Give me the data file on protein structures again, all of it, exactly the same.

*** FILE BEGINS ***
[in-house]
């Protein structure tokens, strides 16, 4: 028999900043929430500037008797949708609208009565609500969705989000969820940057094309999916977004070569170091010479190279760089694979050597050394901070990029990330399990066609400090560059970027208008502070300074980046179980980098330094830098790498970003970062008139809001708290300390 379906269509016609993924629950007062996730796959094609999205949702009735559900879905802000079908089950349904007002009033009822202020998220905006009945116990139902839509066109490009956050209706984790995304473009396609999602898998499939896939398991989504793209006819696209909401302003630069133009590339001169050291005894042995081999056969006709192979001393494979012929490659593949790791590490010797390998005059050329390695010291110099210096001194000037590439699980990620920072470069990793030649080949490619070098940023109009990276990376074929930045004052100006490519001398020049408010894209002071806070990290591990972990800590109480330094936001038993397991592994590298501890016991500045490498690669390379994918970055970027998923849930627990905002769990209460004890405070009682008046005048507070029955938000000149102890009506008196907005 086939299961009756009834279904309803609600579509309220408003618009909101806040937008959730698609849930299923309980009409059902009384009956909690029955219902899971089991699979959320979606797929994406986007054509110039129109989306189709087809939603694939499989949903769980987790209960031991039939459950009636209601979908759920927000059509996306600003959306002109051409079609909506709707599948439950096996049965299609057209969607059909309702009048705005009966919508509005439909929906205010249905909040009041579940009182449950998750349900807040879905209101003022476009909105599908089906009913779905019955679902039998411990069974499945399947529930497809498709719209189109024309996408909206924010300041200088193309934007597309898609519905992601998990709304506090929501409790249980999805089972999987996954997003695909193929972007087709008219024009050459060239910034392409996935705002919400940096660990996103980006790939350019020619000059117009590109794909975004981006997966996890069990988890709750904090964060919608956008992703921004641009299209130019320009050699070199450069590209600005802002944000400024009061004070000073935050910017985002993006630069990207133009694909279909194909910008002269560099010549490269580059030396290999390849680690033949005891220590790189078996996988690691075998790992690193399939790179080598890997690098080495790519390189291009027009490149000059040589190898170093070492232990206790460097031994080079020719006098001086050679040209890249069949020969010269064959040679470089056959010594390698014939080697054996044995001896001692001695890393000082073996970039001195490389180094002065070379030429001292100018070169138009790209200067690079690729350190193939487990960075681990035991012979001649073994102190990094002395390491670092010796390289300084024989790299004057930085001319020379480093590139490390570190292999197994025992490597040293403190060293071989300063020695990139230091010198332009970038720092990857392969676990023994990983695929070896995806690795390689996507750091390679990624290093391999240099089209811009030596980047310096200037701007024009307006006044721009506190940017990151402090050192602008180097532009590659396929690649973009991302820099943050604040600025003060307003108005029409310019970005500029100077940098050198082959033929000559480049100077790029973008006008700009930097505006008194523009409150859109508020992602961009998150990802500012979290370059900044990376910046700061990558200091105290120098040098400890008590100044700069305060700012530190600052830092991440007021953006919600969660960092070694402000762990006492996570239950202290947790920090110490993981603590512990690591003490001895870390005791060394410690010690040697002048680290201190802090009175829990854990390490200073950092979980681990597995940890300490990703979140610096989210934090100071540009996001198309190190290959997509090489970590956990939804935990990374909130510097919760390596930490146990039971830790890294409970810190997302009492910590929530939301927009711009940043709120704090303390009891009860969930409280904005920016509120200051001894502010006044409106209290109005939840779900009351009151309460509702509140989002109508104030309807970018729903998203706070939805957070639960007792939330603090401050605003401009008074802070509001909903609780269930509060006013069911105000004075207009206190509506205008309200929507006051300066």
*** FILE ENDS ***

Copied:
[in-house]
């Protein structure tokens, strides 16, 4: 028999900043929430500037008797949708609208009565609500969705989000969820940057094309999916977004070569170091010479190279760089694979050597050394901070990029990330399990066609400090560059970027208008502070300074980046179980980098330094830098790498970003970062008139809001708290300390 379906269509016609993924629950007062996730796959094609999205949702009735559900879905802000079908089950349904007002009033009822202020998220905006009945116990139902839509066109490009956050209706984790995304473009396609999602898998499939896939398991989504793209006819696209909401302003630069133009590339001169050291005894042995081999056969006709192979001393494979012929490659593949790791590490010797390998005059050329390695010291110099210096001194000037590439699980990620920072470069990793030649080949490619070098940023109009990276990376074929930045004052100006490519001398020049408010894209002071806070990290591990972990800590109480330094936001038993397991592994590298501890016991500045490498690669390379994918970055970027998923849930627990905002769990209460004890405070009682008046005048507070029955938000000149102890009506008196907005 086939299961009756009834279904309803609600579509309220408003618009909101806040937008959730698609849930299923309980009409059902009384009956909690029955219902899971089991699979959320979606797929994406986007054509110039129109989306189709087809939603694939499989949903769980987790209960031991039939459950009636209601979908759920927000059509996306600003959306002109051409079609909506709707599948439950096996049965299609057209969607059909309702009048705005009966919508509005439909929906205010249905909040009041579940009182449950998750349900807040879905209101003022476009909105599908089906009913779905019955679902039998411990069974499945399947529930497809498709719209189109024309996408909206924010300041200088193309934007597309898609519905992601998990709304506090929501409790249980999805089972999987996954997003695909193929972007087709008219024009050459060239910034392409996935705002919400940096660990996103980006790939350019020619000059117009590109794909975004981006997966996890069990988890709750904090964060919608956008992703921004641009299209130019320009050699070199450069590209600005802002944000400024009061004070000073935050910017985002993006630069990207133009694909279909194909910008002269560099010549490269580059030396290999390849680690033949005891220590790189078996996988690691075998790992690193399939790179080598890997690098080495790519390189291009027009490149000059040589190898170093070492232990206790460097031994080079020719006098001086050679040209890249069949020969010269064959040679470089056959010594390698014939080697054996044995001896001692001695890393000082073996970039001195490389180094002065070379030429001292100018070169138009790209200067690079690729350190193939487990960075681990035991012979001649073994102190990094002395390491670092010796390289300084024989790299004057930085001319020379480093590139490390570190292999197994025992490597040293403190060293071989300063020695990139230091010198332009970038720092990857392969676990023994990983695929070896995806690795390689996507750091390679990624290093391999240099089209811009030596980047310096200037701007024009307006006044721009506190940017990151402090050192602008180097532009590659396929690649973009991302820099943050604040600025003060307003108005029409310019970005500029100077940098050198082959033929000559480049100077790029973008006008700009930097505006008194523009409150859109508020992602961009998150990802500012979290370059900044990376910046700061990558200091105290120098040098400890008590100044700069305060700012530190600052830092991440007021953006919600969660960092070694402000762990006492996570239950202290947790920090110490993981603590512990690591003490001895870390005791060394410690010690040697002048680290201190802090009175829990854990390490200073950092979980681990597995940890300490990703979140610096989210934090100071540009996001198309190190290959997509090489970590956990939804935990990374909130510097919760390596930490146990039971830790890294409970810190997302009492910590929530939301927009711009940043709120704090303390009891009860969930409280904005920016509120200051001894502010006044409106209290109005939840779900009351009151309460509702509140989002109508104030309807970018729903998203706070939805957070639960007792939330603090401050605003401009008074802070509001909903609780269930509060006013069911105000004075207009206190509506205008309200929507006051300066």